nep-dem New Economics Papers
on Demographic Economics
Issue of 2017‒04‒09
five papers chosen by
Michele Battisti
ifo Institut

  1. Gender differences in honesty: The role of social value orientation By Grosch, Kerstin; Rau, Holger
  2. Remain single or live together: Does culture matter? By Marcén, Miriam; Morales, Marina
  3. Decomposing culture: An analysis of gender, language, and labor supply in the household By Gay, Victor; Hicks, Daniel L.; Santacreu-Vasut, Estefania; Shoham, Amir
  4. Is the Allocation of Time Gender Sensitive to Food Price Changes? An Investigation of Hours of Work in Uganda By Daniela Campus; Gianna Giannelli
  5. Guaranteed Employment and Universal Child Care For a New Social Contract By Jon D. Wisman; Aaron Pacitti

  1. By: Grosch, Kerstin; Rau, Holger
    Abstract: This paper experimentally analyzes the determinants of the honesty norm in a lying game. The findings confirm common gender differences, i.e., men cheat significantly more than women. We detect a novel correlation between subjects' magnitude of concern they have for others (social value orientation) and their moral valuation of the norm honesty. The data suggest that individualistic subjects are less honest than prosocial ones. Interestingly, this difference can explain the gender differences we observe. First, we find that the distribution of social value orientation differs between gender, i.e., significantly more male subjects are characterized as individualistic subjects. Second, once we control for social value orientation the gender differential disappears.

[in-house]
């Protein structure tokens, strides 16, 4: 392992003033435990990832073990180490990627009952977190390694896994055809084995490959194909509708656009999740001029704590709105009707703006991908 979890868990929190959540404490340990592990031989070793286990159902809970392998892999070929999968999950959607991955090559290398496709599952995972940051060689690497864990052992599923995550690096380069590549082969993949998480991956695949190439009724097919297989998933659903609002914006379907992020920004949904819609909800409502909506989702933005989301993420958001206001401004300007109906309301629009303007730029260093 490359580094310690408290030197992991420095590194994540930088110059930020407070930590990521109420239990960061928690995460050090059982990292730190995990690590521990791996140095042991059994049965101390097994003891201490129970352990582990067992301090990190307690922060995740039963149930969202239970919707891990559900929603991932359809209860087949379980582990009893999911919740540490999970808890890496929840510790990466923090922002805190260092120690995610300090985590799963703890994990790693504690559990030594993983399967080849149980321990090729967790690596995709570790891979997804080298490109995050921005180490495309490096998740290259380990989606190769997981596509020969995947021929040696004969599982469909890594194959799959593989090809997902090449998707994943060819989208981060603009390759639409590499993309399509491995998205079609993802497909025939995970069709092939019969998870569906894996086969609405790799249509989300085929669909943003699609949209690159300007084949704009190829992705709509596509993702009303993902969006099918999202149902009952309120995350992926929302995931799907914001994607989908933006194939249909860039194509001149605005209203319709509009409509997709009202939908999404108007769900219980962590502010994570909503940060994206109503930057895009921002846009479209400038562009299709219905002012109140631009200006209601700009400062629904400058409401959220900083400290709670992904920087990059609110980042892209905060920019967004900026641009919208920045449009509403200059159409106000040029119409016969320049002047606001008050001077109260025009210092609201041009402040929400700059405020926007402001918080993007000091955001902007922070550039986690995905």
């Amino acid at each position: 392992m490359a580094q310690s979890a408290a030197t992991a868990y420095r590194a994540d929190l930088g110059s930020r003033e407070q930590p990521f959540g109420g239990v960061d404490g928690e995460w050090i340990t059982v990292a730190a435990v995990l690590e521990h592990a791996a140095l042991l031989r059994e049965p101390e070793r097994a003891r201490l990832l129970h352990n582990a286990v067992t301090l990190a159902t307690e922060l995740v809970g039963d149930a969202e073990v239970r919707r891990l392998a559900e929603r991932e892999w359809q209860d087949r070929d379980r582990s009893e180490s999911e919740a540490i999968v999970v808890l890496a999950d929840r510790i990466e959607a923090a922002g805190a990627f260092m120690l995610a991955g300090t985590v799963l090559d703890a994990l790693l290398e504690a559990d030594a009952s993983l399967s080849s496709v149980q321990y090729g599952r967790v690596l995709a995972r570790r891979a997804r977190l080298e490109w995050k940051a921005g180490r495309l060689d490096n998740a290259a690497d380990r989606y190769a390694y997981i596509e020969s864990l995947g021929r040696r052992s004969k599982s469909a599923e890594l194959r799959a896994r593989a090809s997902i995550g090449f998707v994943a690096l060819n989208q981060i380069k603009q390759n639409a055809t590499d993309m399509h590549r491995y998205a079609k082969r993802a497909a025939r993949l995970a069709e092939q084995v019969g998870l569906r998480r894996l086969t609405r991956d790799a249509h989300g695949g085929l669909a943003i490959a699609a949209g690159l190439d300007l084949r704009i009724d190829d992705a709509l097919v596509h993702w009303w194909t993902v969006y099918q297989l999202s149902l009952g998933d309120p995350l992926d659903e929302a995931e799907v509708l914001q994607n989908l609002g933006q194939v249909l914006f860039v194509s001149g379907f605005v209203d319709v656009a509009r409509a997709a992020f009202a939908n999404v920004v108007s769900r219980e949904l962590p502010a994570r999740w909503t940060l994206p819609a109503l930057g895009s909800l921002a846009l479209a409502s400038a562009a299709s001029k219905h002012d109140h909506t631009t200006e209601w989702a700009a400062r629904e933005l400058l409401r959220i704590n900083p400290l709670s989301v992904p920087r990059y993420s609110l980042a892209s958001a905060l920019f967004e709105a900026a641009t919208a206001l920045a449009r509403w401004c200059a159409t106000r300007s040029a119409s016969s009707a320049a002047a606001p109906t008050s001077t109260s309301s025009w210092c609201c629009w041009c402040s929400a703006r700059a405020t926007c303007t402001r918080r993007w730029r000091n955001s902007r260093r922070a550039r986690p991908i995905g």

Keywords: experiment,gender differences,honesty,social value orientation
    JEL: C91 H26 J16
    Date: 2017
  2. By: Marcén, Miriam; Morales, Marina
    Abstract: This paper studies the role of culture in determining the decision to live together (as married or unmarried couples). To examine this issue, we utilize data on first-generation immigrants who arrived to the United States at or before the age of 5. We follow the epidemiological approach, indicating that the dissimilarities in the behavior of young-arrival immigrants originating from different countries, who grew up and live in the same country, can be interpreted as evidence of the existence of a cultural effect. Results show a positive and statistically significant relationship between the cultural proxy, that is, the proportion of individuals living together by country of origin, and the immigrant choice of living with a partner. We extend this analysis to the examination of both married and unmarried cohabitation, separately, and to an exploration of the formation of same- or different-origin couples. In all cases, our findings suggest an important role of culture. The results are robust after controlling for several home-country observable and unobservable characteristics, and to the use of different subsamples. With respect to the transmission of culture, we show empirical evidence of horizontal transmission of culture.
    Keywords: Culture, Immigrants, Live together, Marriage, Cohabitation
    JEL: J12 J15 Z13
    Date: 2017–03–17
  3. By: Gay, Victor; Hicks, Daniel L.; Santacreu-Vasut, Estefania; Shoham, Amir